A Christmas Carol

Now, Uncle, don't be cross.
What else can I be
when I live in such a world of fools?

Merry Christmas.
What's Christmastime, but a time
for paying bills without money?

A time for finding yourself a year older
and not an hour richer.

If I could work my will, every idiot
that goes about with "merry Christmas"...

on his lips should be boiled
with his own pudding...

and buried with a stake of holly
through his heart.

- Uncle!
- Nephew!

Keep Christmas in your own way,
and let me keep it in mine.

- But you don't keep it.
- Let me leave it alone then.

Much good it has ever done you.
Uncle, there are many things
which have made me happy.

Things which have never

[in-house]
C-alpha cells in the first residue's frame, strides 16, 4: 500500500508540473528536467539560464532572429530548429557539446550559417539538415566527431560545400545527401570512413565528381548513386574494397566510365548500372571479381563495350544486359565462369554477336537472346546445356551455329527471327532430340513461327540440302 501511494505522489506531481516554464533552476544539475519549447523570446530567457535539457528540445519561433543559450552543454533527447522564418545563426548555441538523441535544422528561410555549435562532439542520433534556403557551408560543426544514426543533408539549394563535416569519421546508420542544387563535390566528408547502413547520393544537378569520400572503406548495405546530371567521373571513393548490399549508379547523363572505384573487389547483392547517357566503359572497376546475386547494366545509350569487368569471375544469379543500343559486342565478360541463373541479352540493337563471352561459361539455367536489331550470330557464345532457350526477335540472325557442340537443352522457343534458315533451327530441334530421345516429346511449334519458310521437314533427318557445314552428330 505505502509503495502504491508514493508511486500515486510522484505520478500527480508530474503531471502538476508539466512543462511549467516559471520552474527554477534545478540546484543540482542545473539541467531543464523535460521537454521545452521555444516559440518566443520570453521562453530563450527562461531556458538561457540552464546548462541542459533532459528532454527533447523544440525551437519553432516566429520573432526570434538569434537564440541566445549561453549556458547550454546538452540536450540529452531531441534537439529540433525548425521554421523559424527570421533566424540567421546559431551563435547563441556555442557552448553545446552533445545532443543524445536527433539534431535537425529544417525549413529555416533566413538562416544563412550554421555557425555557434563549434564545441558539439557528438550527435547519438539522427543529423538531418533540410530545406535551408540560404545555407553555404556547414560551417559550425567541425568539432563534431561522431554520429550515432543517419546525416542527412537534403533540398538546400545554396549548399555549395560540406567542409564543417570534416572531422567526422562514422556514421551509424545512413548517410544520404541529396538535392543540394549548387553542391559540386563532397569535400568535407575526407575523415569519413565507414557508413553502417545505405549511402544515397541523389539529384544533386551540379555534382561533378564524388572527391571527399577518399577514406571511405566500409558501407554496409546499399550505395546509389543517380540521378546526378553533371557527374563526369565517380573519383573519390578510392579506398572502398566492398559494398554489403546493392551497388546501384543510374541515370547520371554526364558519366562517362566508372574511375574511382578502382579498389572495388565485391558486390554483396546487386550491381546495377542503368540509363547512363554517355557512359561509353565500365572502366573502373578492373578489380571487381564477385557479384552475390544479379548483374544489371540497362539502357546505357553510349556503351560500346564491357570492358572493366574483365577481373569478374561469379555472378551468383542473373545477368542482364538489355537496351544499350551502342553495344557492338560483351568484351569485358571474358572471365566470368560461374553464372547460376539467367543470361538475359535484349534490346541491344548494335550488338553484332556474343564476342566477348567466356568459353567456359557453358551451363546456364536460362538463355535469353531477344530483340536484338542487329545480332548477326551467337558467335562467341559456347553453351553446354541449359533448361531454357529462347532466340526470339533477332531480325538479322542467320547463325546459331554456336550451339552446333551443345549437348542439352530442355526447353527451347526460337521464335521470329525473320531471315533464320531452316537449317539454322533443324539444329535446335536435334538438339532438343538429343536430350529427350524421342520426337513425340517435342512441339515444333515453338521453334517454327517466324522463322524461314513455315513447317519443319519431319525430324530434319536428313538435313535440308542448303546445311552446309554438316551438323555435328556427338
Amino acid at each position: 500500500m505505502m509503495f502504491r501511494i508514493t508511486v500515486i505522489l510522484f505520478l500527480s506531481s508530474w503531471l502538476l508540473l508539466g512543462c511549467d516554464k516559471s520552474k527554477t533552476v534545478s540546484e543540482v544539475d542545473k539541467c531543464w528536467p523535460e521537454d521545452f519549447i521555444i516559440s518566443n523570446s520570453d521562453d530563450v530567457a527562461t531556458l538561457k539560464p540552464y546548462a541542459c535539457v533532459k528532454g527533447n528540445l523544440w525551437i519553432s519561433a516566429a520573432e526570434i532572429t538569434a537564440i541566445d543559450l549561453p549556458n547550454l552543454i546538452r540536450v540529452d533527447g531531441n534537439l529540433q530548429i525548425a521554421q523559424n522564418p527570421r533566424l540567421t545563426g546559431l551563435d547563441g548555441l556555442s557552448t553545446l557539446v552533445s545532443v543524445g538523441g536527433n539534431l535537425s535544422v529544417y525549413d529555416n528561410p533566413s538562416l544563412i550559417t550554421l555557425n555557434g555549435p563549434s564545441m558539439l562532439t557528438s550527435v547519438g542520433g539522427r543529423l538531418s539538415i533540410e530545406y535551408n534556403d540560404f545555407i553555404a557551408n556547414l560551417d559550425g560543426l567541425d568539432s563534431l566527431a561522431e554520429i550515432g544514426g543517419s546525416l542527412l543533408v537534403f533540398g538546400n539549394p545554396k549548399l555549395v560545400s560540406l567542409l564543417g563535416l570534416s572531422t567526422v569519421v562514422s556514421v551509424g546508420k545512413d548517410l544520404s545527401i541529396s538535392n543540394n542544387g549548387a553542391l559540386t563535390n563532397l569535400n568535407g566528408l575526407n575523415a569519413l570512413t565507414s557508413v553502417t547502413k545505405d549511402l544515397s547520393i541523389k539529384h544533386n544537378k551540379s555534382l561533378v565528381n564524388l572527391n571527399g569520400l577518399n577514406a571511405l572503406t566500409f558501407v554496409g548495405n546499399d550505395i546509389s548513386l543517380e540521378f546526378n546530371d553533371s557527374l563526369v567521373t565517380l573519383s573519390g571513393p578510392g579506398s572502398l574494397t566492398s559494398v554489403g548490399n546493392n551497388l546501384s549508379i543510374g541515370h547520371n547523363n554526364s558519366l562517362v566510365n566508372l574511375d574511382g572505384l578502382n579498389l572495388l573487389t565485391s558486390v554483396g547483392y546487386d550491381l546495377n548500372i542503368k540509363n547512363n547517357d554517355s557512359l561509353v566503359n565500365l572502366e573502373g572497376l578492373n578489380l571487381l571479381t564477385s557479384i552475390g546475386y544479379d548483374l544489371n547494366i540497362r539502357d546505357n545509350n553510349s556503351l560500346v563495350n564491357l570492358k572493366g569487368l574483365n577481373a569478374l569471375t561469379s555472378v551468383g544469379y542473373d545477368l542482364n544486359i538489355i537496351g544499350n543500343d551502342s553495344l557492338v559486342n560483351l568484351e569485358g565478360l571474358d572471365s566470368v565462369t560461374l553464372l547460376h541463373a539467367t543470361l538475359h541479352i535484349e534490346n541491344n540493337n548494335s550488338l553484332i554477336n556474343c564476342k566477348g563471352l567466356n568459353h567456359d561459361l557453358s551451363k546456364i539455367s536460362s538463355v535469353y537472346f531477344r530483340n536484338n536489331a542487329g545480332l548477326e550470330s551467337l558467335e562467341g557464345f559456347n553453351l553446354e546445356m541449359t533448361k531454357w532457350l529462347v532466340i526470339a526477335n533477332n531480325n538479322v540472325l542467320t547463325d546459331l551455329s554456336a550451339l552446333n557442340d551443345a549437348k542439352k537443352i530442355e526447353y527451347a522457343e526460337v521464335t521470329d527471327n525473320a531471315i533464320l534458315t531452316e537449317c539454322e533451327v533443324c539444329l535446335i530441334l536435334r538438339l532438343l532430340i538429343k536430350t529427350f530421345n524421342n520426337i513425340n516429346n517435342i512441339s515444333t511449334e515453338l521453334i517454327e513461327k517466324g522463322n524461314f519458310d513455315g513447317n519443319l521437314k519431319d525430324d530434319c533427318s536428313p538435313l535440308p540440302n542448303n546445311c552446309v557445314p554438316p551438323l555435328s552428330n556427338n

fattened my purse by even that much.

Christmas is one of these.
I've always looked on Christmas
as a good time...

a kind, charitable, forgiving, pleasant time.
It's the only time
when people open their hearts freely.

The only time
when men and women seem to realize...

that all human beings
are really members of the same family.

And that being members
of the same family...

they owe each other
some measure of warmth and solace.

And therefore, Uncle, though it's never put
a scrap of gold or silver in my pockets...

I believe that it has done me good,
and will do me good.

And I say, God bless it!
Let me hear another sound from you...
and you'll keep Christmas
by losing your situation.

You're quite a powerful speaker, sir.
- I wonder you don't go into Parliament.
- Uncle, don't be angry.

Come now. Come and dine
with Bess and me tomorrow.

- Bess?
- Yes. Elizabeth, my fiancée.

I'm dining with her people,
I'm sure they'd welcome a visit from you.

- So you're engaged?
- Yes.

May I ask why?
- Because I fell in love.
- Because you fell in love.

You intend to marry?
As soon as I'm earning enough money.
Has she tried her relatives?
- That wasn't the reason for my visit.
- Good afternoon.